‘They left her hanging’: details emerge of woman’s death at US-Mexico border
"Griselda Verduzco Armenta was trying to get over the barrier with the help of coyotes to find a more secure future for her daughters
As she’d done before, Griselda Verduzco Armenta tried to cross Mexico’s border with the US earlier this week with dreams of being able to better provide for her two young daughters.
But the 32-year-old’s journey ended in tragedy when authorities say she fell from atop the US border wall in Arizona, accidentally became entangled in a climbing harness that she had used to scale the barrier, and was choked to death while upside down.
Authorities on Saturday released the most complete account yet of Verduzco’s death the night of 11 April, which vividly illustrated how perilous the journey across the US-Mexico border can be for migrants.
The native of Ahome, Sinaloa, Mexico, was trying to scale a section of the border fence near Douglas, Arizona, with the help of migrant smugglers-for-hire colloquially known as coyotes, when she lost her life, a woman identified as a cousin of Verduzco told the news outlet Telemundo.
Verduzco’s companions tried to use a rappelling harness to lower her from the 30ft-tall fence safely on the US side, said Carol Capas, of the sheriff’s office in Cochise county, where the tiny town of Douglas is located.
But her foot and leg became trapped atop the fence, which she had also apparently used a ladder to scale.
She flipped upside down and was trapped dangling like that for an unspecified, but lengthy, amount of time, Capas said.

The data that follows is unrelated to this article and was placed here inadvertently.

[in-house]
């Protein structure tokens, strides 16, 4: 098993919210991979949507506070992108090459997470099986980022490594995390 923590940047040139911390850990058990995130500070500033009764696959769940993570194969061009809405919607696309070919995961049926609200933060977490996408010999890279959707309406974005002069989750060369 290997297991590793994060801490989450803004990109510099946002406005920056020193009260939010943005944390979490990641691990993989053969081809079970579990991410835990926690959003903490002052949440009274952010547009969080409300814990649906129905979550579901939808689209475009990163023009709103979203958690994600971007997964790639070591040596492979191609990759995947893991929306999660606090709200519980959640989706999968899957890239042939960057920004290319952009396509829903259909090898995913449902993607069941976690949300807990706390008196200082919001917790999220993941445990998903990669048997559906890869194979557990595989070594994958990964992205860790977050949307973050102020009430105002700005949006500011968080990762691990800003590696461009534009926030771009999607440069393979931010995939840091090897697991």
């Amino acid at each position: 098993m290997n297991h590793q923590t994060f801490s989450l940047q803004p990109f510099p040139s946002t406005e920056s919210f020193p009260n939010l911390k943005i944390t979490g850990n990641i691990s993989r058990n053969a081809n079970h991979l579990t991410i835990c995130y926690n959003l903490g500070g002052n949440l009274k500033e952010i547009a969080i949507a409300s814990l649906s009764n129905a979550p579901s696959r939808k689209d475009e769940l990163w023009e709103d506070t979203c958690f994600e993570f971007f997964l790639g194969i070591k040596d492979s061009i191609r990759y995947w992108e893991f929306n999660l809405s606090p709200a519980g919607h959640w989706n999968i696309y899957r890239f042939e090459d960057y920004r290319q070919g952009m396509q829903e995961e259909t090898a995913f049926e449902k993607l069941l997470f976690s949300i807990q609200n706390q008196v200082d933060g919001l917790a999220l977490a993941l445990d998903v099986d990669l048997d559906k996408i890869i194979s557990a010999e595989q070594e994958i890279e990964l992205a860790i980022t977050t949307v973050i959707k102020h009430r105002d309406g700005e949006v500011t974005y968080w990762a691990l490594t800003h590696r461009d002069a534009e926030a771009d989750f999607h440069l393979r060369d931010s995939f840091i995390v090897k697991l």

Border Patrol agents found Verduzco unresponsive after Mexican emergency operators alerted them to a call about a woman being stuck on the fence.
She was taken to a hospital in the nearby city of Bisbee, Arizona, but doctors there pronounced her dead, Capas said.
The local medical examiner’s office has since conducted an autopsy, ruling Verduzco’s death an accident and determining that she was asphyxiated as a result of hanging upside down, Capas added.
Verduzco is among at least 7,000 people to have died on the US border since 1998 while attempting to enter the country, according to Guardian reporting first published in 2021.
The latest tragedy comes after Arizona in 2020 recorded its deadliest year for migrants’ unauthorized crossing of the US border, with authorities saying they discovered the remains of 227 people.
Earlier this month, a man died after falling from a section of the border wall in Texas.
Verduzco’s relative told Telemundo that the woman was raising a daughter who is about a year old and another aged nine.
The relative said Verduzco had attempted to cross the border into the US before, calling it “an obstinate dream” to make it into the country in hopes of finding a more secure future for her children.
“One says it’s better over there and everything,” the relative said. “But I say no.”
The relative said Verduzco was making the crossing with the help of so-called coyotes, but they abandoned her when she became trapped without a way down.
“The coyotes tried and tried to get her down, but they couldn’t,” the relative said, without elaborating on how she got the information from the scene at the fence.
“And, well, they left her there for their own safety, also, I think, so that (immigration authorities) wouldn’t arrest them. And they left her there hanging – she was still alive.”
The Mexican consul in Douglas, Ricardo Pineda Albarran, on Saturday issued a statement condemning those who purport to help people safely cross the US border without permission in exchange for a fee.
“They fooled this woman and her group that it was safe,” said Pineda, who is working with Verduzco’s family to return her remains to Mexico. “Imagine how distraught this family is. We condemn this.”
Authorities stopped short of identifying the section of barrier that Verduzco was trying to climb over. But some of the final border wall construction completed before the end of Donald Trump’s single presidential term was around Douglas, where workers erected 30ft-tall steel columns on US Bureau of Land Management federal property.
Images of the fence in question released by the Cochise county sheriff’s office show the barrier is composed of steel beams."